Authentication of a document can be made by a "witness with knowledge" who testifies "that a matter is what it is claimed to be." FED. R. EVID. 901(b)(1). PacifiCare's Chief Executive Officer and President at the time of the merger, Howard Phanstiel, confirmed the parties' interpretation of the Letter, testifying that he "understood that Part D contracts with providers, like institutional pharmacy provider Omnicare, Inc., were exempted" from the approval provision by the Company Disclosure Letter. (Phanstiel Decl. ¶¶ 4-5, App. 47 to Mem. in Supp.) Phanstiel further asserted that the Letter attached to his Declaration was a "true and correct copy" of the Letter, which sufficiently authenticates the Letter under Rule 901(b)(1). (Id. ¶ 5.) Contrary to Omnicare's suggestion, the copy of the Letter attached to Phanstiel's Declaration is not labeled as a "draft," and Omnicare has presented no other basis for the conclusion that it was not a binding part of the PacifiCare/UnitedHealth Merger Agreement. Omnicare's suggestion that the court should disregard the Letter because it is unexecuted is insufficient in this regard: the Letter is not a separate agreement that required separate execution by the parties, but rather is incorporated by reference into the Merger Agreement based on the explicit reference in § 5.01 of the Agreement. Finally, Omnicare argues that the Defendants' production of the Letter at this late stage in the proceedings, two years after the action was initially filed, is an "affront to the court." (Mem. in Opp'n at 37.) The court is also puzzled by Defendants' regrettable decision to withhold materially beneficial evidence until the summary judgment stage. Nonetheless, nothing in the record casts serious doubt upon the authenticity of the Letter, and the court will not exclude relevant evidence solely on the basis of effrontery.

Finding no basis on which to exclude the Company Disclosure Letter, the court must consider it in determining whether a genuine issue exists as to the existence of a conspiracy based on the Merger Agreement. In ruling on the motion to dismiss, the court concluded that the allegation that Defendants "coordinated their decisions regarding PacifiCare's entry into new agreements" was sufficient to state a claim. Omnicare, 524 F. Supp. 2d at 1037. Now at the summary judgment stage, Omnicare bears the burden of showing that a genuine issue exists as to whether such coordination actually took place. The Company Disclosure Letter explicitly excludes PacifiCare's Part D negotiations from requiring UnitedHealth's approval, and Phanstiel stated that, to the best of his knowledge, "PacifiCare did not ask for United's prior consent to enter into any pharmacy-network contract with Omnicare or any other pharmacy provider." (Phanstiel Decl. ¶ 7, App. 47 to Mem. in Supp.) All that Omnicare offers in rebuttal is the text of § 5.01 of the Merger Agreement, but as noted above, the relevance of that text is undermined by the Company Disclosure Letter.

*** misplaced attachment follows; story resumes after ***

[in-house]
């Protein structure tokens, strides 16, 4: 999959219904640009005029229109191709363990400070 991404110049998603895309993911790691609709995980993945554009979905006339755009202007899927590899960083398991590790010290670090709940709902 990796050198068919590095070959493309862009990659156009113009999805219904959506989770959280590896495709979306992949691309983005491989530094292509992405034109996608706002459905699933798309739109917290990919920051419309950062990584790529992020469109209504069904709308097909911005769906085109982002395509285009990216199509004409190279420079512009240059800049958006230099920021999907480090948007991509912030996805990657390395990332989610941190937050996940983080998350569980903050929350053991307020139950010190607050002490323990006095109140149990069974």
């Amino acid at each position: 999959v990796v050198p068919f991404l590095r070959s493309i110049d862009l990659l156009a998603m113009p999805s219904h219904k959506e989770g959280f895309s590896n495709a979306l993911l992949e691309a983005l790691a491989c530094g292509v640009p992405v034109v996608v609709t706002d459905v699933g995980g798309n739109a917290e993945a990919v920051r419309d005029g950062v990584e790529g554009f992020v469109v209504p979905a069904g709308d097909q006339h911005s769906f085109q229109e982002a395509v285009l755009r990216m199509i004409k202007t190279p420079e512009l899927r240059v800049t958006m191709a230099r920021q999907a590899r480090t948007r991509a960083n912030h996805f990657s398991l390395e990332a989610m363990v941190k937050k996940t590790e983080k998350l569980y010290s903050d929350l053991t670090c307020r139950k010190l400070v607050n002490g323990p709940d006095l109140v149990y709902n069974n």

Omnicare also relies on two consent decrees that the United States entered into with companies accused of violating the Sherman Act to argue that the UnitedHealth-PacifiCare Merger Agreement is anticompetitive. According to Omnicare, the merger agreements in both cases contain similarly restrictive provisions, which DOJ relied upon in determining the existence of a conspiracy in restraint of trade. As an initial matter, the court notes that these decrees have no precedential value. More importantly, the provisions of the merger agreements involved in those other cases are clearly distinct from the approval provision of the UnitedHealth/PacifiCare agreement. The provision in the Merger Agreement between UnitedHealth and PacifiCare is a relatively common feature in merger agreements intended to insure that the acquired company (PacifiCare) does not assume any major liabilities for which the acquiring company (UnitedHealth) would be responsible after the merger. See ANTITRUST ADVISER, supra § 3:74, at 3-270. By contrast, the merger agreement in United States v. Computer Assocs. Int'l, Inc., No. 01-02062, 2002 WL 31961456 (D.D.C. Nov. 20, 2002), contained a provision preventing the acquired company from setting prices below a certain level. Id. at *9. This provision could not be explained in terms of its possible effect on the proposed merger and appeared to be motivated almost entirely by anticompetitive interests. Id. (provision is "extraordinary and not reasonably ancillary to any legitimate goal of the transaction").